Although the utility of the tray constructed in accordance with this invention has been discussed hereinabove particularly in application to the absorption of hydrogen sulfide from a gas mixture containing hydrogen sulfide and carbon dioxide by an amine solvent, it will be appreciated that the utility of the invention is not so limited, but rather extends to any absorption system in which a gas film limited component is being absorbed from a gas mixture containing the gas film limited component and a liquid film limited component by a liquid solvent.

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Reference
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Referenced by
Citing PatentFiling datePublication dateApplicantTitle
US4407784 *Oct 19, 1981Oct 4, 1983Societe Nationale Elf Aquitaine (Production)Process for the selective extraction treatment of gaseous hydrocarbon mixture containing carbon dioxide
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US7635408Aug 18, 2004Dec 22, 2009Fluor Technologies CorporationMethods and configurations for acid gas enrichment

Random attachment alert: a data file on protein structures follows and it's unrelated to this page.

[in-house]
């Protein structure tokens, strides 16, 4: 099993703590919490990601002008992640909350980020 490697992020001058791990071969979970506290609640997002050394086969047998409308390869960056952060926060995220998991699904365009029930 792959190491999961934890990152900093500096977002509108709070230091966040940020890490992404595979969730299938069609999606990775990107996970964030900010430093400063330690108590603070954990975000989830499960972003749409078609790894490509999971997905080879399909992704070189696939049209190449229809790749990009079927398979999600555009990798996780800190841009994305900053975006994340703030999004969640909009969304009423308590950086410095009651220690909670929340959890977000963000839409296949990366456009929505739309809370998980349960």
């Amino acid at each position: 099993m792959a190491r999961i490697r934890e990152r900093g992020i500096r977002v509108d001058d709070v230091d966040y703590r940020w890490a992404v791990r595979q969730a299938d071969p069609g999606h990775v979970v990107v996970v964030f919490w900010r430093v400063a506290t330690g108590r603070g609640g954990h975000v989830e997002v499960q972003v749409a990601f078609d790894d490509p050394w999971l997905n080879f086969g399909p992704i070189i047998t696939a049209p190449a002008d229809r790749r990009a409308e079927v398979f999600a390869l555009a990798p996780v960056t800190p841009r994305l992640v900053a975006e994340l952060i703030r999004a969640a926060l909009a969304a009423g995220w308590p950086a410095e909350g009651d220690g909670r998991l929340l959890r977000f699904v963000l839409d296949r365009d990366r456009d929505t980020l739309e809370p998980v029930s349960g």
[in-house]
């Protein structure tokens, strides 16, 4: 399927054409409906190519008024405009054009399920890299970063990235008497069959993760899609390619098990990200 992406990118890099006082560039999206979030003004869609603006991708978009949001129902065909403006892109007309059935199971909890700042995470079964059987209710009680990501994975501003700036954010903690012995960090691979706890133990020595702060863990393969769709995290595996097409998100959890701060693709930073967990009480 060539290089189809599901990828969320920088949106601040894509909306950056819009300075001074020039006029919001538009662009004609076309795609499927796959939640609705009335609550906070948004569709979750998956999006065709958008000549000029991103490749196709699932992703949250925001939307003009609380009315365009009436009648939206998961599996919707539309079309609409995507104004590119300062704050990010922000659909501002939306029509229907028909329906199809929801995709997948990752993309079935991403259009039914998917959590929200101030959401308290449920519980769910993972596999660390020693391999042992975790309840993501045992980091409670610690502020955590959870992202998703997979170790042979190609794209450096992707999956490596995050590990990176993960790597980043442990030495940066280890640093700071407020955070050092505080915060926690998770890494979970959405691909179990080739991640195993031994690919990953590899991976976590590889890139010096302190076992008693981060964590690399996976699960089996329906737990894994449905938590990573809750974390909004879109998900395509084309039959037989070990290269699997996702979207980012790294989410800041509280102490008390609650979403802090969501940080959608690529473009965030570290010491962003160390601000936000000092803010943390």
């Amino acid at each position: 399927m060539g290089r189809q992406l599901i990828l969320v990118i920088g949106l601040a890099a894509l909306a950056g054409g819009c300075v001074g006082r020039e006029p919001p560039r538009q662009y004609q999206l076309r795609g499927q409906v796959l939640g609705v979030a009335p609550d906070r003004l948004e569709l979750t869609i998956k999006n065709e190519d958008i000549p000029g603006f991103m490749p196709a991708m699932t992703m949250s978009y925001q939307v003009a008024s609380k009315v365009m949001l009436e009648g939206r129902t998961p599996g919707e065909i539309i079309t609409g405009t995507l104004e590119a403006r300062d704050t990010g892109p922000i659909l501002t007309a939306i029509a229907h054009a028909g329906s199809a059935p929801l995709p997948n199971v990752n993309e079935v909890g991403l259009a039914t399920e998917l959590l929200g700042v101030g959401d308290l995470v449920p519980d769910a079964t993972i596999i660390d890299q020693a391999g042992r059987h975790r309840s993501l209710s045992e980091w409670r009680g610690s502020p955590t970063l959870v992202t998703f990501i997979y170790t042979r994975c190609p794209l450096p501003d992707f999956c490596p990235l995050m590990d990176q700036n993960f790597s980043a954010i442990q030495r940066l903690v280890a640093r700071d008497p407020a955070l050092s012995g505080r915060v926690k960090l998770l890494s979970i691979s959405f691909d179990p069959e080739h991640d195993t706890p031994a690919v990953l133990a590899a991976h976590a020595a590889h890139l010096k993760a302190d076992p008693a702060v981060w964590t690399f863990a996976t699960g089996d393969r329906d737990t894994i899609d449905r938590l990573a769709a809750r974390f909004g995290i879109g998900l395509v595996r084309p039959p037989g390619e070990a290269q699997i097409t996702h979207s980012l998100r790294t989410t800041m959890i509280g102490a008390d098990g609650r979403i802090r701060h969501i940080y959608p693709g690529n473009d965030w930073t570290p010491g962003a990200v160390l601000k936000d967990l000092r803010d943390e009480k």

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Classifications
U.S. Classification423/228, 423/229, 423/220, 261/114.1
International ClassificationB01D3/22, B01D53/18
Cooperative ClassificationY02P70/34, B01D3/22, B01D53/18
European ClassificationB01D53/18, B01D3/22
Legal Events
DateCodeEventDescription
Sep 21, 1988ASAssignment
Owner name: UOP, DES PLAINES, IL., A NY GENERAL PARTNERSHIP
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Effective date: 19880916
Owner name: KATALISTIKS INTERNATIONAL, INC., DANBURY, CT, A CO
Free format text: ASSIGNMENT OF ASSIGNORS INTEREST.;ASSIGNOR:UNION CARBIDE CORPORATION;REEL/FRAME:004998/0636
Effective date: 19880916
Owner name: KATALISTIKS INTERNATIONAL, INC., CONNECTICUT
Free format text: ASSIGNMENT OF ASSIGNORS INTEREST;ASSIGNOR:UNION CARBIDE CORPORATION;REEL/FRAME:004998/0636
Effective date: 19880916